Why Kt Miller Gave Up Heli-Skiing for Polar Bears
The badass photographer, skier, and environmentalist rails against wastefulness in the adventure industry—and her own hypocrisy
Most of the year, Kt Miller lives in “podunk [also known as Cooke City],” Montana. Population: 76. The nearest grocery store is an hour and a half away. In the winter, the only way to reach her one-room, 12-by-14-foot cabin is to drive down a one-way, dead-end road through Yellowstone National Park. And that's exactly how she wants it. “I try to minimize travel as much as possible,” she says. Not traveling too much is simultaneously one of her biggest and most meaningful challenges. Miller has totally escaped the desk-bound life in favor of high-adrenaline pursuits, but she's also her own harshest critic when it comes to championing her other passion: sustainability.
As a photographer, accomplished backcountry skier, and environmentalist, the 25-year-old has found herself in far-flung, high-altitude locales plenty often. “I prioritize my passion projects,” she says of her enviable resume. That includes banking a lot of vertical, from Alaska’s Chilkat Range to the Aiguille du Midi in the French Alps and a descent from 20,000 feet on Denali. She was also the first female to ski the Albisoara Crucii in Romania’s Bucegi Mountains and the North Couloir of Baronette Peak in Montana’s Absaroka Mountains. And she’s parlayed her interests into funding from pro-adventure companies, shooting for the likes of Skiing magazine and Patagonia as an ambassador for Dynafit and Lowepro.
Miller’s talent for capturing wild winter adventures also helps her tell a sobering story about climate change. That intersection revealed itself most plainly in early August, when Miller criticized the helicopter-skiing industry in an Adventure Journal opinion piece. She’d spent two seasons in her early 20s trying to break in as a heli guide, but objected to what she saw as “frivolous” fuel-chugging (one of the helicopters at her resort consumed about 45 gallons an hour). “Is heli-skiing okay if you only do it a few times a year, but the rest of the year you act as an environmentally aware citizen?” she wrote. “I don’t think so.”
“I’m shorter and 100 pounds lighter than most of the people I go out with, but I hold myself to really high standards. I train really hard. I think that’s won me a lot of respect with the people I work with.”
Miller is the first to say that she’s not perfect, but she now makes intentional choices for sustainability in her career moves. For one thing, she’s now a media specialist for Polar Bears International—Miller credits a volunteering stint with the organization, between her first and second heli-skiing seasons, as her environmentalist “lightbulb moment.” Every fall, she helps scientists execute a live cam in the Canadian tundra that shows polar bears migrating for seal-hunting season. It’s useful real-time information about how the bears interact with changing sea ice conditions—and yes, it’s often adorable. The programming reached about 1.5 million viewers in 2013 alone. Miller’s also big on “human-powered adventure.” Why drive when you can bike? Why snowmobile when you can hike? She hopes the images that result from those expeditions reflect a wildness that strikes a chord—and fuels dialogue.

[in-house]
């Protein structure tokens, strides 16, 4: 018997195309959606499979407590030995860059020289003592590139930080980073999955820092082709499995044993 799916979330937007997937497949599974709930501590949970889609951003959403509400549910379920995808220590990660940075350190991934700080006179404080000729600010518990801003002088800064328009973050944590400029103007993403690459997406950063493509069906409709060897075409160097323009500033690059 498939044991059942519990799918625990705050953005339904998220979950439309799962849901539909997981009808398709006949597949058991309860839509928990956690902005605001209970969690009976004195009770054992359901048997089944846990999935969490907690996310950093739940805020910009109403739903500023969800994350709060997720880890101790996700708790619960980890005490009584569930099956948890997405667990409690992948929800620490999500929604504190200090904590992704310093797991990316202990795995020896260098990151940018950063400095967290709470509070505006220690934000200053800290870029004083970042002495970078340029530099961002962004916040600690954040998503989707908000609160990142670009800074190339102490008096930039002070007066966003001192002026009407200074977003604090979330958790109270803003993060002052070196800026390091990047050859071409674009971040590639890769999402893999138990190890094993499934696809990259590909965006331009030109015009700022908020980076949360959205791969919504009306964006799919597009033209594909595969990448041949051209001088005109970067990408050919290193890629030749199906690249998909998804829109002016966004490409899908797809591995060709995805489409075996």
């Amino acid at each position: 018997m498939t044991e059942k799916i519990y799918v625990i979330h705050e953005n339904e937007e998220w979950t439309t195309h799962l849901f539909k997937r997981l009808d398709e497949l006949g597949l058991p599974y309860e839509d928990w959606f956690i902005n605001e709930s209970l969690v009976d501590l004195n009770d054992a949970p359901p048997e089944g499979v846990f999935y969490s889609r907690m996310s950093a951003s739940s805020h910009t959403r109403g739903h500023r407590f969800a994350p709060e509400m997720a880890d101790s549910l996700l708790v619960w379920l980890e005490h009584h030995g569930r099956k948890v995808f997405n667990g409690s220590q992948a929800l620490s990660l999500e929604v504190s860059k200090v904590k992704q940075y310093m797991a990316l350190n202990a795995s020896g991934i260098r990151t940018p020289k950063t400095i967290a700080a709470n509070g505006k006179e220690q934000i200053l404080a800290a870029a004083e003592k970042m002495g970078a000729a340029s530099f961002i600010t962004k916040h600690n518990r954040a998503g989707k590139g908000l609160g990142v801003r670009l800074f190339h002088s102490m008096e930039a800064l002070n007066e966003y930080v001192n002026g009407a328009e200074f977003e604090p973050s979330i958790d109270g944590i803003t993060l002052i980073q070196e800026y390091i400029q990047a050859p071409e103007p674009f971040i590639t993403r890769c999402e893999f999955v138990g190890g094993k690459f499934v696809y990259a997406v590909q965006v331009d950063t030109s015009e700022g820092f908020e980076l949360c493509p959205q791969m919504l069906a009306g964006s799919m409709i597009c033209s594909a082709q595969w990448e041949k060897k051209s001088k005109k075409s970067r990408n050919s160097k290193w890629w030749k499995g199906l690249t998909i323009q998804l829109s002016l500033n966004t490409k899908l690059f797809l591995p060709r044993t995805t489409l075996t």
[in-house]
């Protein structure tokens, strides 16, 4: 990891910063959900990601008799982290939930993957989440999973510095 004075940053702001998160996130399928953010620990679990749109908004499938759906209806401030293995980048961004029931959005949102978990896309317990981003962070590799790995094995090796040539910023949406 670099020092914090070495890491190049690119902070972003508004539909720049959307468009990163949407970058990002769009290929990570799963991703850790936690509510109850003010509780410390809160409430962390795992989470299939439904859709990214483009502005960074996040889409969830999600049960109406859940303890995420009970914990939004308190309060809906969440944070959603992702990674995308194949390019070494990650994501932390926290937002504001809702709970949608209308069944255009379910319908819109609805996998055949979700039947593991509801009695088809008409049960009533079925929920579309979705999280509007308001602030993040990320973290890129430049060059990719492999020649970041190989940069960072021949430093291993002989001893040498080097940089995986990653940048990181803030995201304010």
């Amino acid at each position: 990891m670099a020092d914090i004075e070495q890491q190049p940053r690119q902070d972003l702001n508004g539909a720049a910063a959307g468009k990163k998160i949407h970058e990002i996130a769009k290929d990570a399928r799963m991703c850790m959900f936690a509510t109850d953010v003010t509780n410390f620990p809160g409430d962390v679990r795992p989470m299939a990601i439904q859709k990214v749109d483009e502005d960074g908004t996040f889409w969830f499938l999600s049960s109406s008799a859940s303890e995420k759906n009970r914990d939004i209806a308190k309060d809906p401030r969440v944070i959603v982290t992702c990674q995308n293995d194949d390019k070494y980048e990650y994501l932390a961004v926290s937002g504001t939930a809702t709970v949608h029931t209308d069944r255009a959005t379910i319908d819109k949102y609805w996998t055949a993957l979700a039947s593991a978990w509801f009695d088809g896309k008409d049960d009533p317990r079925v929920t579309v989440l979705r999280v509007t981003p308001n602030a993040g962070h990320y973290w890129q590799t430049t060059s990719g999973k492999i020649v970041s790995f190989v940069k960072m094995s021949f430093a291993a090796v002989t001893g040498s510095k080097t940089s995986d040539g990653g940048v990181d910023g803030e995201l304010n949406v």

Up next on her radar is the mother of all climate change meeting grounds: the United Nations Climate Change Summit, which takes place December in Paris. Miller's not attending in person (“There's the whole flying-across-the-world-to-solve-climate-change dilema…”), but she joins a growing rank of winter athletes calling for action at the summit to save the landscapes they love. “I’m hopeful the talks are going to be productive,” she says. “If I ever want to have kids, I better be, right?”
Kt Miller on…
The reaction to her criticism of heli-skiing: I got a lot of responses. Which, from my perspective, was a good thing. That was the intent. A lot of people pointed out my flaws. It’s totally true. I mean, I get on airplanes and go on trips. We are all hypocrites. The reality is, a lot of people lose hope and think the only solution to climate change is that we go back to being cavemen and hunter-gatherers. But we have to think smarter.
Making a name for herself in the male-dominated adventure photography industry: I don’t have the answer people want to hear in some ways. I’m just going to do what I want to do—I don’t really care who else is doing it. You have to prove that you’re not a liability—that you can keep up. I’m shorter and 100 pounds lighter than most of the people I go out with, but I hold myself to really high standards. I train really hard. I think that’s won me a lot of respect with the people I work with.
The most important steps a person can take for the environment: Someone should invent a way to suck carbon out of the atmosphere and turn it into a non-harmful substance. But if you can’t do that:
- Don’t underestimate the power of small individual actions, like bringing reusable bags to the grocery store and turning off your lights.
- Voting with your dollars is huge. Everything you buy is a vote: what kind of milk you buy, where you get your groceries, what clothing you wear and what it’s made of.
- Let the government and public leaders know it’s important to us. One way to do so: Tweet #actonclimate.